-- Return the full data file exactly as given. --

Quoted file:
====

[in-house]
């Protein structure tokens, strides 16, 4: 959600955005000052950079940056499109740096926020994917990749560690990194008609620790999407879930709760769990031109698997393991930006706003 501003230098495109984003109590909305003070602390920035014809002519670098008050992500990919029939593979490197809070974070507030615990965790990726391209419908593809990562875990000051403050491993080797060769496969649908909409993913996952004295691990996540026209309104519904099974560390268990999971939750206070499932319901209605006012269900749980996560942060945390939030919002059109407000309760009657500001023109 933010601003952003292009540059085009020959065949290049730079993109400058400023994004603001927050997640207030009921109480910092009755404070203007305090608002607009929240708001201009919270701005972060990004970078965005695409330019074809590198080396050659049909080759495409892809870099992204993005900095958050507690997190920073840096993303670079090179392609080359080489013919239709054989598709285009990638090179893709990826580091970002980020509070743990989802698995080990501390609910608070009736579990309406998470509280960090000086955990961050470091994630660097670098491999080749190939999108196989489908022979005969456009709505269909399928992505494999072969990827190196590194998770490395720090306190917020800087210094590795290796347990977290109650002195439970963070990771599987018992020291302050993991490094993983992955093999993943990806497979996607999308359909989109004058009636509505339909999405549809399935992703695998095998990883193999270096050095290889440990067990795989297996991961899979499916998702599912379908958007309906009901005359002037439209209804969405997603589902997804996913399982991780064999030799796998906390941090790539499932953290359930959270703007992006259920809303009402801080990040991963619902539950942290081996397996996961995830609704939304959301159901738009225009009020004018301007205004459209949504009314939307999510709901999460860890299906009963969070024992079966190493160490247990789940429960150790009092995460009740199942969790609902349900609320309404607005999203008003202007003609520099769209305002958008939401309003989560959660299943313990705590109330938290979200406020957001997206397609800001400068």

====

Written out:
[in-house]
């Protein structure tokens, strides 16, 4: 959600955005000052950079940056499109740096926020994917990749560690990194008609620790999407879930709760769990031109698997393991930006706003 501003230098495109984003109590909305003070602390920035014809002519670098008050992500990919029939593979490197809070974070507030615990965790990726391209419908593809990562875990000051403050491993080797060769496969649908909409993913996952004295691990996540026209309104519904099974560390268990999971939750206070499932319901209605006012269900749980996560942060945390939030919002059109407000309760009657500001023109 933010601003952003292009540059085009020959065949290049730079993109400058400023994004603001927050997640207030009921109480910092009755404070203007305090608002607009929240708001201009919270701005972060990004970078965005695409330019074809590198080396050659049909080759495409892809870099992204993005900095958050507690997190920073840096993303670079090179392609080359080489013919239709054989598709285009990638090179893709990826580091970002980020509070743990989802698995080990501390609910608070009736579990309406998470509280960090000086955990961050470091994630660097670098491999080749190939999108196989489908022979005969456009709505269909399928992505494999072969990827190196590194998770490395720090306190917020800087210094590795290796347990977290109650002195439970963070990771599987018992020291302050993991490094993983992955093999993943990806497979996607999308359909989109004058009636509505339909999405549809399935992703695998095998990883193999270096050095290889440990067990795989297996991961899979499916998702599912379908958007309906009901005359002037439209209804969405997603589902997804996913399982991780064999030799796998906390941090790539499932953290359930959270703007992006259920809303009402801080990040991963619902539950942290081996397996996961995830609704939304959301159901738009225009009020004018301007205004459209949504009314939307999510709901999460860890299906009963969070024992079966190493160490247990789940429960150790009092995460009740199942969790609902349900609320309404607005999203008003202007003609520099769209305002958008939401309003989560959660299943313990705590109330938290979200406020957001997206397609800001400068």